Viktor, almost contemplative, brushes Yuuri’s hair behind his ear and kisses his forehead. “Maybe we’ve been putting too much pressure on ourselves,” he says, and reaches over to turn out the bedside light.
A month and some change later, Yuuri is standing in at store with his phone out, staring at his grocery list. He accidentally flips to his calendar app, where he’s been keeping careful track of all his various cycles, and realizes something.
He counts backwards six times, grocery basket forgotten next to him in the aisle. Someone actually taps his shoulder to ask if he’s alright, because the look on his face must be similar to that of someone who’s seen a ghost.
“I’m fine, thanks,” he mumbles vaguely, and all but runs to the family planning aisle.
“Yuuri?” Viktor asks, when he comes in the door without so much as a hello. “Everything okay?”
“Yeah, I’m fine!” Yuuri calls. “I just–I need to go to the bathroom! Sorry!” He drops all his other purchases on the island counter and books it to the bathroom, more or less slamming the door behind him. He hears Makkachin whimper at the door for him.
“Oh, that’s…that’s fine.” He hears Viktor going through the bags in the kitchen. “Did you get onions?”
Yuuri doesn’t really answer, since he’s so busy peeing into a cup–Viktor’s drinking cup, unfortunately. He dips every test he bought–eight tests of four different brands, because he is Viktor Nikiforov’s husband and being over-the-top is kind of the Nikiforov MO, also because he is not fucking around–and lines them up neatly on the counter, then tries not to hyperventilate as he sits on the edge of the bathtub and waits for the tests to develop.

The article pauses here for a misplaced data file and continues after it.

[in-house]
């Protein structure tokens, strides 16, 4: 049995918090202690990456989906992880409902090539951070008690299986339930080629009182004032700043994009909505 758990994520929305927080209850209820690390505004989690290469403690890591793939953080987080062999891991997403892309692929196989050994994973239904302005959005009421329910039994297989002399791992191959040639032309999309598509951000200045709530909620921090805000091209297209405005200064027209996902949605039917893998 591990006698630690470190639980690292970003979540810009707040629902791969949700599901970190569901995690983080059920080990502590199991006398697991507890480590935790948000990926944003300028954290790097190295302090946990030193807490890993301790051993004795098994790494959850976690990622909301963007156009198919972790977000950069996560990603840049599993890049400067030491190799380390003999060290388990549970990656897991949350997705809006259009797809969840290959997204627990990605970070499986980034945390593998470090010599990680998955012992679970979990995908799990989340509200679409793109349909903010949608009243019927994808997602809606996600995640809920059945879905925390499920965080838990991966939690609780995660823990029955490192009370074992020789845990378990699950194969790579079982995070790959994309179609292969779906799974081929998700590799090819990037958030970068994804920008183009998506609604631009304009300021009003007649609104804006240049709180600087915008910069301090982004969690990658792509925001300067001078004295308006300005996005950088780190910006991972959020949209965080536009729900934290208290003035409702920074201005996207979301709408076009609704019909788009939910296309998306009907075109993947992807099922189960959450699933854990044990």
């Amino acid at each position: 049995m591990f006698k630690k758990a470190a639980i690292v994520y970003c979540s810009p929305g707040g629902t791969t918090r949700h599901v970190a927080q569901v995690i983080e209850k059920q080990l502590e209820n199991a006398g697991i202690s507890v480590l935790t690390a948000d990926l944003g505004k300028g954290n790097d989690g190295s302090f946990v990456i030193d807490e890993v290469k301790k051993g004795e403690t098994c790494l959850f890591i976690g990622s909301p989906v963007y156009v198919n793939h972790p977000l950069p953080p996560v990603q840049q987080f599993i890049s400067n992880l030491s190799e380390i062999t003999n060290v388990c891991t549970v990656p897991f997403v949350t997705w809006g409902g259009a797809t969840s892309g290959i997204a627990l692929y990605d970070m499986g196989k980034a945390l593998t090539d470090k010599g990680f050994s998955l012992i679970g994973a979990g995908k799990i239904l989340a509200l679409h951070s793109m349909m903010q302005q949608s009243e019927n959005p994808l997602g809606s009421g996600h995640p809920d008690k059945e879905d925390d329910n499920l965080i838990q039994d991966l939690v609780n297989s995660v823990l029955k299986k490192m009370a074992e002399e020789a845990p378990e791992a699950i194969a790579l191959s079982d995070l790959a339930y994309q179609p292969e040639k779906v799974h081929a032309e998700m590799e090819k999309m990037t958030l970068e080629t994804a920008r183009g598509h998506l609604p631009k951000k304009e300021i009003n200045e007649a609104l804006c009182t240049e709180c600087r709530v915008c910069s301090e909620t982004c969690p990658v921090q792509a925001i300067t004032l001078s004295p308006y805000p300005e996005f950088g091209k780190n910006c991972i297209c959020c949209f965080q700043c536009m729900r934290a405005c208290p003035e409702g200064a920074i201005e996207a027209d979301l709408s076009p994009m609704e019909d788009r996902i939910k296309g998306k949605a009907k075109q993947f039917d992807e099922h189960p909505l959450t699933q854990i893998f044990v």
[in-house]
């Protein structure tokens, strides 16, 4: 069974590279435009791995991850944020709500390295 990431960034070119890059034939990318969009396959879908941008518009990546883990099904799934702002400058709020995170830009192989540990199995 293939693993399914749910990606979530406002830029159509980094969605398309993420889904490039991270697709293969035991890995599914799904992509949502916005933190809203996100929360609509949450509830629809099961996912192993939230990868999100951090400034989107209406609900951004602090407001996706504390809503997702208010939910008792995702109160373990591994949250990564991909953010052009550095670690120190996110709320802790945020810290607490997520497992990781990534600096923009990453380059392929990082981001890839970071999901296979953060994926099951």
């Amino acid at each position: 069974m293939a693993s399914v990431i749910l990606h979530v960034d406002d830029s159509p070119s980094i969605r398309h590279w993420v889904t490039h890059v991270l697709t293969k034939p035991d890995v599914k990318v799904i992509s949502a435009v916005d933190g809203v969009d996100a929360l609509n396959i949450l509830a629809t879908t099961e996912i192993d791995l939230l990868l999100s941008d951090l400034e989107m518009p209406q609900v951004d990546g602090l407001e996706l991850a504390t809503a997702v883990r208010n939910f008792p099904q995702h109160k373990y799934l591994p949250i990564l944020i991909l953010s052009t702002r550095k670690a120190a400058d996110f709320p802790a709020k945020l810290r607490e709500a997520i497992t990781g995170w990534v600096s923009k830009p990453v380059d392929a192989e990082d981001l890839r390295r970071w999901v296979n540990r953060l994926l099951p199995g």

Viktor knocks on the door. “Kitten? You forgot beets. And half the other things on the list. I’m not complaining, just–is everything okay?”
“Um–just–just give me a minute!” One of the tests is starting to fade in–he knocks two others onto the floor in his hurry to grab it.
One pink line. His heart drops, and he drops with it–sinking onto the floor.
“Yuuri? Are you sick?” Viktor jiggles the doorknob. “Sweetheart? Can you talk to me?”
Yuuri, still vibrating with adrenaline, leans over and unlocks the bathroom door. “You can come in,” he murmurs, not even bothering to hide the despondency in his voice.
Viktor nudges the door open gently, and Yuuri can tell that he knows what’s happened the moment he sees Yuuri sitting on the bathroom floor surrounded by pregnancy tests.
“Oh, Kitten,” Viktor murmurs, hunkering down on the floor with him.
“I’m late,” Yuuri tells him, sniffing. “So I thought–I don’t know, I shouldn’t have even–but I thought maybe…”
Viktor sighs, and gathers the tests that fell on the floor–a pair of expensive ones, with the digital display. He glances at them and clicks his tongue, then does a double take. And a triple take.
“Yuuri,” he says carefully. “Did you look at all of them?”
“No,” Yuuri sniffs, swiping the tears of his cheeks somewhat fiercely. “I didn’t want to–to see all of them say negative.”